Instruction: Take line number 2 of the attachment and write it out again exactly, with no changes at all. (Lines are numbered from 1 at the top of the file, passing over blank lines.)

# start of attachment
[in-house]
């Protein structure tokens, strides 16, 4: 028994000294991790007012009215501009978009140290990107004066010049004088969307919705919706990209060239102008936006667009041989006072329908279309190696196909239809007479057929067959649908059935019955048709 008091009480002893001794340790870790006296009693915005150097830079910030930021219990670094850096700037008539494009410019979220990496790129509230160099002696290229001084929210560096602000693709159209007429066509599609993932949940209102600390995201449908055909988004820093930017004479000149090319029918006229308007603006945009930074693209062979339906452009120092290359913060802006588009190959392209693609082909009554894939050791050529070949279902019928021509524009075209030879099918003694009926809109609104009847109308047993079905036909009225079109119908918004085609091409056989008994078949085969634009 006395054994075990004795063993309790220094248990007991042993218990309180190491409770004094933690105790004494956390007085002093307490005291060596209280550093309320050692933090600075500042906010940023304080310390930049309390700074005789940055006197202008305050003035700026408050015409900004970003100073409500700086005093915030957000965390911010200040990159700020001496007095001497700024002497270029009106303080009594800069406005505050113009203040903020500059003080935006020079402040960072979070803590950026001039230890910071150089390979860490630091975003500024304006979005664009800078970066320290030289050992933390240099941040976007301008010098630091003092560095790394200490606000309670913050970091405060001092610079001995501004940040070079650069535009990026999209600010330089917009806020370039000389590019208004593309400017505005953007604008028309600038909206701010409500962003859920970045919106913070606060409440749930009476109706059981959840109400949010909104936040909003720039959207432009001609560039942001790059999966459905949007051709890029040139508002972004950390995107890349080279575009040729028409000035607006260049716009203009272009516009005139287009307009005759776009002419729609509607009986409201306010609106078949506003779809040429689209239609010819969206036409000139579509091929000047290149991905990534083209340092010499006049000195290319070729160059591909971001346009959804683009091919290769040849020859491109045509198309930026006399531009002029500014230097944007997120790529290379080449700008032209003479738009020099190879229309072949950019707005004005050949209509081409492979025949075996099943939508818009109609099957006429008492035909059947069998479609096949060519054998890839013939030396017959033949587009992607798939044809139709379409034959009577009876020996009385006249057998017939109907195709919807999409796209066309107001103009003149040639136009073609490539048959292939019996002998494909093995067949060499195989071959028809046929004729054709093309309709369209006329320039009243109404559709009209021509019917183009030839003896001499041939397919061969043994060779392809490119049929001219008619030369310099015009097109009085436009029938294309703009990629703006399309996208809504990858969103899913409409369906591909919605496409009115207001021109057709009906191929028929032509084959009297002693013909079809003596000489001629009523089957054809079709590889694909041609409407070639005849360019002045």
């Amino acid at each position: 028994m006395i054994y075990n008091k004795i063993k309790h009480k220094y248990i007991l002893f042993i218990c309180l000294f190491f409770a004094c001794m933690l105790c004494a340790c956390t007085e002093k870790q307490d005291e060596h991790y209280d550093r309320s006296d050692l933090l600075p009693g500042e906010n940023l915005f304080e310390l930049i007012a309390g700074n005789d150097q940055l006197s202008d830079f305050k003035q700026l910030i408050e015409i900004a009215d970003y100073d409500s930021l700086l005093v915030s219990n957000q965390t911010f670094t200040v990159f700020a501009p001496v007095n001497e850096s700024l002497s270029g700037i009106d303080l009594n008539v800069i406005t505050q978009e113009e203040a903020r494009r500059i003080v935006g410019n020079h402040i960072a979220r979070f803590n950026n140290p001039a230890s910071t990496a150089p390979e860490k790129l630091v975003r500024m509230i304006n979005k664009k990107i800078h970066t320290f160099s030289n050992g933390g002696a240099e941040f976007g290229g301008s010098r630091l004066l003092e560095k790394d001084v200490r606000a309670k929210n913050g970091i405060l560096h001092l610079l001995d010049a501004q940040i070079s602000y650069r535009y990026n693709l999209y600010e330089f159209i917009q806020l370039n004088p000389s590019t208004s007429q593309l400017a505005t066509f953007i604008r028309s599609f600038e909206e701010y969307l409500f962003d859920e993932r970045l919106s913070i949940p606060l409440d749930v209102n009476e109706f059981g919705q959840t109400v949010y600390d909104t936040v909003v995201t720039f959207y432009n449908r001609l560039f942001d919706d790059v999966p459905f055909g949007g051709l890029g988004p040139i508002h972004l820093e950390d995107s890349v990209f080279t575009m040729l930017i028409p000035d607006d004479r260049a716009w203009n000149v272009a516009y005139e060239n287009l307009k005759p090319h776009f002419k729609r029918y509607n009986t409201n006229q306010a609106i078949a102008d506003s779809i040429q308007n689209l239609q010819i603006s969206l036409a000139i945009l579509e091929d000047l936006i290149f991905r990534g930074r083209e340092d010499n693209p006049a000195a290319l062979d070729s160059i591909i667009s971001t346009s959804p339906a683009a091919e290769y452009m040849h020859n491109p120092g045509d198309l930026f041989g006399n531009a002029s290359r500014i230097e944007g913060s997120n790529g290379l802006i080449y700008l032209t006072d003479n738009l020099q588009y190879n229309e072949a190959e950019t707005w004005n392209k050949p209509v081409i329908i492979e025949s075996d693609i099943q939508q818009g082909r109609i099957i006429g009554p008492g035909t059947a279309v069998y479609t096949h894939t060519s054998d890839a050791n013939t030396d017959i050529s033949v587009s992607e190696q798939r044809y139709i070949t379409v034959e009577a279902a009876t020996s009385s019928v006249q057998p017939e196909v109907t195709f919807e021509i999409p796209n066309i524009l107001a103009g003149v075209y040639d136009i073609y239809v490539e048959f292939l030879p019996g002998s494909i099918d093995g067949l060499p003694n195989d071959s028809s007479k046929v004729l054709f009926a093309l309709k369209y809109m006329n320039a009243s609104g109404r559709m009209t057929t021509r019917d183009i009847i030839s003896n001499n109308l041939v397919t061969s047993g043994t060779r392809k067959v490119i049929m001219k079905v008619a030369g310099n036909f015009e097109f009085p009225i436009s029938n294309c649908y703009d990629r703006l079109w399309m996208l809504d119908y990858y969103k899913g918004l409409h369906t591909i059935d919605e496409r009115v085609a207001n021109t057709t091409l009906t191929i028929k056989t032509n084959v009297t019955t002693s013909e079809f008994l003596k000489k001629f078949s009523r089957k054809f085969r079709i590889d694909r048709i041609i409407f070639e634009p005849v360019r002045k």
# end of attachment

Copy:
């Protein structure tokens, strides 16, 4: 028994000294991790007012009215501009978009140290990107004066010049004088969307919705919706990209060239102008936006667009041989006072329908279309190696196909239809007479057929067959649908059935019955048709 008091009480002893001794340790870790006296009693915005150097830079910030930021219990670094850096700037008539494009410019979220990496790129509230160099002696290229001084929210560096602000693709159209007429066509599609993932949940209102600390995201449908055909988004820093930017004479000149090319029918006229308007603006945009930074693209062979339906452009120092290359913060802006588009190959392209693609082909009554894939050791050529070949279902019928021509524009075209030879099918003694009926809109609104009847109308047993079905036909009225079109119908918004085609091409056989008994078949085969634009 006395054994075990004795063993309790220094248990007991042993218990309180190491409770004094933690105790004494956390007085002093307490005291060596209280550093309320050692933090600075500042906010940023304080310390930049309390700074005789940055006197202008305050003035700026408050015409900004970003100073409500700086005093915030957000965390911010200040990159700020001496007095001497700024002497270029009106303080009594800069406005505050113009203040903020500059003080935006020079402040960072979070803590950026001039230890910071150089390979860490630091975003500024304006979005664009800078970066320290030289050992933390240099941040976007301008010098630091003092560095790394200490606000309670913050970091405060001092610079001995501004940040070079650069535009990026999209600010330089917009806020370039000389590019208004593309400017505005953007604008028309600038909206701010409500962003859920970045919106913070606060409440749930009476109706059981959840109400949010909104936040909003720039959207432009001609560039942001790059999966459905949007051709890029040139508002972004950390995107890349080279575009040729028409000035607006260049716009203009272009516009005139287009307009005759776009002419729609509607009986409201306010609106078949506003779809040429689209239609010819969206036409000139579509091929000047290149991905990534083209340092010499006049000195290319070729160059591909971001346009959804683009091919290769040849020859491109045509198309930026006399531009002029500014230097944007997120790529290379080449700008032209003479738009020099190879229309072949950019707005004005050949209509081409492979025949075996099943939508818009109609099957006429008492035909059947069998479609096949060519054998890839013939030396017959033949587009992607798939044809139709379409034959009577009876020996009385006249057998017939109907195709919807999409796209066309107001103009003149040639136009073609490539048959292939019996002998494909093995067949060499195989071959028809046929004729054709093309309709369209006329320039009243109404559709009209021509019917183009030839003896001499041939397919061969043994060779392809490119049929001219008619030369310099015009097109009085436009029938294309703009990629703006399309996208809504990858969103899913409409369906591909919605496409009115207001021109057709009906191929028929032509084959009297002693013909079809003596000489001629009523089957054809079709590889694909041609409407070639005849360019002045």